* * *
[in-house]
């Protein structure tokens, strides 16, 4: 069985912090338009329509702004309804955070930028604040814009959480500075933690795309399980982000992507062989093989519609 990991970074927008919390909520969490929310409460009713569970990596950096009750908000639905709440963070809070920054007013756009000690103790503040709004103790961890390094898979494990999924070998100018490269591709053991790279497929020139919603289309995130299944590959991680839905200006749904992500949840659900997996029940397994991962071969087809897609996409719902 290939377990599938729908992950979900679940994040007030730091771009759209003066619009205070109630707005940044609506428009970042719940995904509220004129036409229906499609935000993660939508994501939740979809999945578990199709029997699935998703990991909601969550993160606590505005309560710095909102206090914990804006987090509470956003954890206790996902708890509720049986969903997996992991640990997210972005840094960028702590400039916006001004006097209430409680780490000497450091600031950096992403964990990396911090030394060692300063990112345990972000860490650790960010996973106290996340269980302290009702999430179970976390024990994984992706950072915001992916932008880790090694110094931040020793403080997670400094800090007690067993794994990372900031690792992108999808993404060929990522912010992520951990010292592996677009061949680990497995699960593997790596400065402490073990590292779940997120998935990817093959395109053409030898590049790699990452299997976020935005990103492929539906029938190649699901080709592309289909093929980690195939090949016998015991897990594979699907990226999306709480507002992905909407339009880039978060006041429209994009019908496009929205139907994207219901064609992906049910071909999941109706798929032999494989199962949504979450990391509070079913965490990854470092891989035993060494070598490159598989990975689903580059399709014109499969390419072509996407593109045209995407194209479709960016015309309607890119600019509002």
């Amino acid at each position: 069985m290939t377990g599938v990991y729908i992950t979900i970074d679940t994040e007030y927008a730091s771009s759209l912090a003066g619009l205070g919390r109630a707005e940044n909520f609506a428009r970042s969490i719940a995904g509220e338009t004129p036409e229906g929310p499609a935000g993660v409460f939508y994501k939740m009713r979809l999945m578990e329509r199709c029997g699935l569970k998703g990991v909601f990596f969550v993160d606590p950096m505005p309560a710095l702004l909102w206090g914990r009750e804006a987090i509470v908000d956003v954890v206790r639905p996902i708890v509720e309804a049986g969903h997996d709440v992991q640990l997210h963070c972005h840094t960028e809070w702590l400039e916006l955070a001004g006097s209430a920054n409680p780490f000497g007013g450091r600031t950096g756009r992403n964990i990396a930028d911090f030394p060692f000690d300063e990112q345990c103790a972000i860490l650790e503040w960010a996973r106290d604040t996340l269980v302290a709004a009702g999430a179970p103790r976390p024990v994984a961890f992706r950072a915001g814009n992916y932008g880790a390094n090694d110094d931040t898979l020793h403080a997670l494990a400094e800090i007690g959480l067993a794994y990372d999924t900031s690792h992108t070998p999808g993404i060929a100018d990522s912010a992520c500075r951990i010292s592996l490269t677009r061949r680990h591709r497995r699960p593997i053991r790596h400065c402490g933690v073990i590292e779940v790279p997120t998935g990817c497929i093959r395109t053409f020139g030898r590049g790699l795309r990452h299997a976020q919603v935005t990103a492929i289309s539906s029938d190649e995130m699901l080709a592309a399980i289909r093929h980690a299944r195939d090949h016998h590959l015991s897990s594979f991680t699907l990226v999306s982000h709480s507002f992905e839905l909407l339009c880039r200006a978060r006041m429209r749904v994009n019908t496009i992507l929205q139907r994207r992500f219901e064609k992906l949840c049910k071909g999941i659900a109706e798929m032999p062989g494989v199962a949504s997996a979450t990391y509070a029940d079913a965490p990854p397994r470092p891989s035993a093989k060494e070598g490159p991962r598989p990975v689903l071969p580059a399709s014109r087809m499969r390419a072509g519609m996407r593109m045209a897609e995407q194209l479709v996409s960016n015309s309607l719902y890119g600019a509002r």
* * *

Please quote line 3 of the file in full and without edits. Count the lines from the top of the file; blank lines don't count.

């Amino acid at each position: 069985m290939t377990g599938v990991y729908i992950t979900i970074d679940t994040e007030y927008a730091s771009s759209l912090a003066g619009l205070g919390r109630a707005e940044n909520f609506a428009r970042s969490i719940a995904g509220e338009t004129p036409e229906g929310p499609a935000g993660v409460f939508y994501k939740m009713r979809l999945m578990e329509r199709c029997g699935l569970k998703g990991v909601f990596f969550v993160d606590p950096m505005p309560a710095l702004l909102w206090g914990r009750e804006a987090i509470v908000d956003v954890v206790r639905p996902i708890v509720e309804a049986g969903h997996d709440v992991q640990l997210h963070c972005h840094t960028e809070w702590l400039e916006l955070a001004g006097s209430a920054n409680p780490f000497g007013g450091r600031t950096g756009r992403n964990i990396a930028d911090f030394p060692f000690d300063e990112q345990c103790a972000i860490l650790e503040w960010a996973r106290d604040t996340l269980v302290a709004a009702g999430a179970p103790r976390p024990v994984a961890f992706r950072a915001g814009n992916y932008g880790a390094n090694d110094d931040t898979l020793h403080a997670l494990a400094e800090i007690g959480l067993a794994y990372d999924t900031s690792h992108t070998p999808g993404i060929a100018d990522s912010a992520c500075r951990i010292s592996l490269t677009r061949r680990h591709r497995r699960p593997i053991r790596h400065c402490g933690v073990i590292e779940v790279p997120t998935g990817c497929i093959r395109t053409f020139g030898r590049g790699l795309r990452h299997a976020q919603v935005t990103a492929i289309s539906s029938d190649e995130m699901l080709a592309a399980i289909r093929h980690a299944r195939d090949h016998h590959l015991s897990s594979f991680t699907l990226v999306s982000h709480s507002f992905e839905l909407l339009c880039r200006a978060r006041m429209r749904v994009n019908t496009i992507l929205q139907r994207r992500f219901e064609k992906l949840c049910k071909g999941i659900a109706e798929m032999p062989g494989v199962a949504s997996a979450t990391y509070a029940d079913a965490p990854p397994r470092p891989s035993a093989k060494e070598g490159p991962r598989p990975v689903l071969p580059a399709s014109r087809m499969r390419a072509g519609m996407r593109m045209a897609e995407q194209l479709v996409s960016n015309s309607l719902y890119g600019a509002r």